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National Film And Television Awards Ceremony

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Another day, another problematic moment in celebrity-dom.

Philly’s very own, model and entrepreneur, Amber Rose is currently being DRAGGED on the internet regarding a recent post she shared picturing her and Mariah Carey together.

“When you’re both light skinned, bright skinned multiracial goddesses but one is talented and the other one is a h-e,” she wrote.” Love you MiMi! Last night was Amazing!

Amber is white and Cape Verdean, while Carey’s heritage is Black, Afro-Venezuelan and white.

We were hoping Amber would stay away from making comments like this because it wasn’t too long ago when we had to come collect her over the argument she made about growing up with the girls in her Philadelphia neighborhood, where she argued that they weren’t “traditionally attractive.”

“I don’t know how I can say this without sounding [expletive] up, but a lot of the people where I’m from aren’t traditionally attractive people,” she said. “For me, being blessed with beauty, as beautiful women know, is a blessing and a curse. To grow up in such an area and be blessed with beauty, it was very difficult for me.”

Amber’s familial history is wrought with complexities. In a 2015 documentary called Light Girls, the model expressed that her household was more comfortable in assimilating/passing as white while she was growing up.

Now, let’s be clear. There’s absolutely nothing wrong with women, Black women in particular, celebrating their shade. Black people are nuanced and come in a variety of shapes and sizes which deserve celebration.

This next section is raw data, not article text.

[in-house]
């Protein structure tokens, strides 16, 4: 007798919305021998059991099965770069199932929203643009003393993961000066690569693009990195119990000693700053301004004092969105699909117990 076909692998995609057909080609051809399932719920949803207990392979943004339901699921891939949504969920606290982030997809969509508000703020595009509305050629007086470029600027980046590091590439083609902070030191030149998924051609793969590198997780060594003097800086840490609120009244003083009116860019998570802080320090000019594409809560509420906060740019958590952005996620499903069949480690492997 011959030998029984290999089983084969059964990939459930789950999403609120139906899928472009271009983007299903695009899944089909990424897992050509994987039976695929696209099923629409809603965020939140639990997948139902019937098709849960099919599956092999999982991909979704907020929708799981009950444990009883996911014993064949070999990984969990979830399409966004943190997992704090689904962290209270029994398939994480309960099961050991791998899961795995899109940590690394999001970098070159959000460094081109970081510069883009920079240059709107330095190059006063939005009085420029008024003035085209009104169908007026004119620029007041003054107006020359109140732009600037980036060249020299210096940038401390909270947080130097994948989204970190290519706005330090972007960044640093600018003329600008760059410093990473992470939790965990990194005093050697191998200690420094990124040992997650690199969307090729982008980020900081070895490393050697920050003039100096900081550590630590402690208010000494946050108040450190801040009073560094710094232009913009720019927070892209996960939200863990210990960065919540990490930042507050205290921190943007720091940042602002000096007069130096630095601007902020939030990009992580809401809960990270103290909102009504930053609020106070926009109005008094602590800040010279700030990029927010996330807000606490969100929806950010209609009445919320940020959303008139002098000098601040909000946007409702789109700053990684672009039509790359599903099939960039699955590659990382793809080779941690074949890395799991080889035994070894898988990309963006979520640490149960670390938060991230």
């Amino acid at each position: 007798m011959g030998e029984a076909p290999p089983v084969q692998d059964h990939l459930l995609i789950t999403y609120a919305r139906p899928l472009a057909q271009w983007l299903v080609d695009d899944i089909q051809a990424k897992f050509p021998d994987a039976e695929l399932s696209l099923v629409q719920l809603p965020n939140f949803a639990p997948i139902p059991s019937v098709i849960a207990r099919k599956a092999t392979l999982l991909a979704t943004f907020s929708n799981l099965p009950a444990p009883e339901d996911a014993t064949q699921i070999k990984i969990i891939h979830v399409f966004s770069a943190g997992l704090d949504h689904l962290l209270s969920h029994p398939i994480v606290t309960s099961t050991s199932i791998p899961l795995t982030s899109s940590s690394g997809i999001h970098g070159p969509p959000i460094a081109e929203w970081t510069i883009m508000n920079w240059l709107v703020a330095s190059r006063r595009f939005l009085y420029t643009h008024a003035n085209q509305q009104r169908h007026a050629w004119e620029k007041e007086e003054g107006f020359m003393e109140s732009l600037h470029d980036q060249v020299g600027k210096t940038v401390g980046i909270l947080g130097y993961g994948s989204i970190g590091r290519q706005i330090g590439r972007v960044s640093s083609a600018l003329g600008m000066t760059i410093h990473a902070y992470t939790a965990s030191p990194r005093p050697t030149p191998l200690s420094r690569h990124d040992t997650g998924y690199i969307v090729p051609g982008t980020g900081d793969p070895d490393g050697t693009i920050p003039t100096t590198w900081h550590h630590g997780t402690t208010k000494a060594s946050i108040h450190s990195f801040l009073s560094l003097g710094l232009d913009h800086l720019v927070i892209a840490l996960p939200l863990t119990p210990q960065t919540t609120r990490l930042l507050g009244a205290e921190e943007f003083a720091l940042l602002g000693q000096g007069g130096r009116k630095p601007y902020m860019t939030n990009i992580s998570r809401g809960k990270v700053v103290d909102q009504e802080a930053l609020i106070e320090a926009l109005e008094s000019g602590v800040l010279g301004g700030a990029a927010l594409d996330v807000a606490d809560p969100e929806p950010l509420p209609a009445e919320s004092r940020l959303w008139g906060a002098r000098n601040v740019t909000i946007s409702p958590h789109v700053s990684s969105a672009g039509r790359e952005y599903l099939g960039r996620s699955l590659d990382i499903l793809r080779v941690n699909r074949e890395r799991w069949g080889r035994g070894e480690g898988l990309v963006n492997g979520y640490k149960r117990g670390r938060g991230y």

But, as we also know, colorism, a tool of white supremacy, continues to exist. And many dark-skinned Black women are the victims of this frame of thinking which seeks to de-value their worth based on other identifiers including features and hair texture. Being dark-skinned could afford you lesser pay at your place of employment, higher disciplinary actions in school, and even a harsher prison sentence in the criminal justice system.

A thread from Twitter user @vale_ayanna perfectly lays out why we can’t “All Lives Matter” the harsh effects that colorism has on darker skinned Black women.

Most of the internet was tired and rightfully came to check Ms. Rose over her comments. Hopefully she will re-think her positioning and invest in why she defaults to touting herself because of her features.

So while we should wholeheartedly celebrate our Blackness, we must also reckon with the truth of who gets to live and thrive based on their complexion, versus who gets to die.

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